NEW ORLEANS (AP) — All four players punished in the NFL's bounty investigation have filed appeals with the league. People familiar with the situation say the players have asked Commissioner Roger Goodell to remove himself as arbitrator because they do not believe he can be impartial.
One of the people also says New Orleans linebacker Jonathan Vilma expects to play at Tampa Bay on Oct. 21 while his appeal is pending. The people spoke to The Associated Press Friday on condition of anonymity because the appeals were filed as private documents with the league.
NFL spokesman Greg Aiello confirmed Friday that all four players had filed appeals, but said the league would decline comment on the substance of those documents.
This marks the second round of appeals by the players.
About a month ago, a three-member appeal panel created by the NFL's collective bargaining agreement vacated initial disciplinary rulings handed down by Goodell. Then Tuesday, the commissioner upheld his initial suspensions of Vilma and Saints defensive end Will Smith, and revised his suspensions of Cleveland linebacker and former Saint Scott Fujita and free agent defensive lineman Anthony Hargrove.
Vilma has been on the Saints' physically unable to perform list while continuing his comeback from offseason surgery on his left knee, but may be activated after the first six weeks of the regular season. Goodell said Vilma could be paid for his time on New Orleans' PUP list.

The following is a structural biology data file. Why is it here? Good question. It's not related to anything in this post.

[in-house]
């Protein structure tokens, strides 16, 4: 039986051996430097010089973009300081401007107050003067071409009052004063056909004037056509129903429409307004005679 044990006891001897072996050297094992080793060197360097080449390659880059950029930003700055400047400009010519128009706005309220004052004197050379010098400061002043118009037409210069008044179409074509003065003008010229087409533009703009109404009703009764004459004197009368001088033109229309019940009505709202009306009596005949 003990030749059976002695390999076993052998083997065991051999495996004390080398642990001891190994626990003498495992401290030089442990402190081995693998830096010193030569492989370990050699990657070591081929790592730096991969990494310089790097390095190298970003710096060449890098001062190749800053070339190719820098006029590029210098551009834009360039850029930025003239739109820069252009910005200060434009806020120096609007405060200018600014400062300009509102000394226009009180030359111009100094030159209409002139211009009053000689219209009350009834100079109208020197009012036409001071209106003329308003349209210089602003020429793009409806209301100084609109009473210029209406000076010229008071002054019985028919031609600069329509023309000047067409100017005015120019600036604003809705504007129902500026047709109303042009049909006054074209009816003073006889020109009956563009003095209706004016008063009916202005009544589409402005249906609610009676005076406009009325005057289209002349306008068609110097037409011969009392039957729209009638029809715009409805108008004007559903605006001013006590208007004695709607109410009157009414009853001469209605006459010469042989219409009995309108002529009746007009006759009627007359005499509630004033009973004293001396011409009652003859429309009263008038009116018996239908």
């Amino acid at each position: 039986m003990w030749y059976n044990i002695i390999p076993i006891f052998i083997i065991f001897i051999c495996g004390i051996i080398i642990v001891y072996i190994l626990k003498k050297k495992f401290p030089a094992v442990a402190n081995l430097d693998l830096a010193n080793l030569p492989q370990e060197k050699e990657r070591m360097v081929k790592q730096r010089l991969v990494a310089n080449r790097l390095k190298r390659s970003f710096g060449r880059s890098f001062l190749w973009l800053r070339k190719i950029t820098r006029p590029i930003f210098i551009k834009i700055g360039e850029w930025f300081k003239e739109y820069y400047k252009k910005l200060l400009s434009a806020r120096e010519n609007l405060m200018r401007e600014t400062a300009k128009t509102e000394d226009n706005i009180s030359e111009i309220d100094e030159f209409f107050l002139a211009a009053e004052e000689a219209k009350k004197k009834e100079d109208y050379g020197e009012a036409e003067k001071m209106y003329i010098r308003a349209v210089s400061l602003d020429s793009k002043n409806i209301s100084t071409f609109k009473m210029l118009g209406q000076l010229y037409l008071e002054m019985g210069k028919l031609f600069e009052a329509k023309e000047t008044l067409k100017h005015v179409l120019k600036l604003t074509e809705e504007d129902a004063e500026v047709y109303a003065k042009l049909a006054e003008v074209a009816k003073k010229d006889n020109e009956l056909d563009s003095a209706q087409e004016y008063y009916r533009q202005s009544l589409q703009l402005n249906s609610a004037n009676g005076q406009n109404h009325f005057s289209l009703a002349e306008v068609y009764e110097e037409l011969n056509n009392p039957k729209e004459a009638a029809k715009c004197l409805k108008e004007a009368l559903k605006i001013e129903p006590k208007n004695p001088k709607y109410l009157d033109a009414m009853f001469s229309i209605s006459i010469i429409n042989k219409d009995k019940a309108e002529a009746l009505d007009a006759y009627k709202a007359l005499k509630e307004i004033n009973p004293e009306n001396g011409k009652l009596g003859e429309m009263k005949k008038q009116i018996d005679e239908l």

New Orleans has a bye this week, then the Saints could activate Vilma next week, if he is healthy enough to play. When Vilma was first place on the PUP list, Saints interim coach Aaron Kromer said the goal was to have Vilma back in the lineup by Week 7.
"Excited to get Vilma back out there on the field," Saints linebacker Scott Shanle said in a text to the AP Friday. "Played a lot of football with him and know how much he brings to the team and inside our defensive huddle on game day."
Barring a successful appeal, Vilma will remain suspended for the season, while Smith will remain suspended four games. Hargrove's suspension was reduced from eight to seven games and Fujita's was cut from three games to one.
In effect, Hargrove now faces a two-game ban because his initial eight-game suspension was reduced by one and he was given credit for five games missed as a free agent after he was cut by Green Bay in the preseason.
The new appeals are only the latest of many maneuvers in a contentious months-long back-and-forth involving the players, the NFL Players Association and the league office.
Vilma has a related defamation case pending against Goodell in federal court in New Orleans.
In addition, Vilma and the NFLPA, which is representing the other three players, could ask U.S. District Judge Ginger Berrigan to revisit their earlier legal challenge of the suspensions.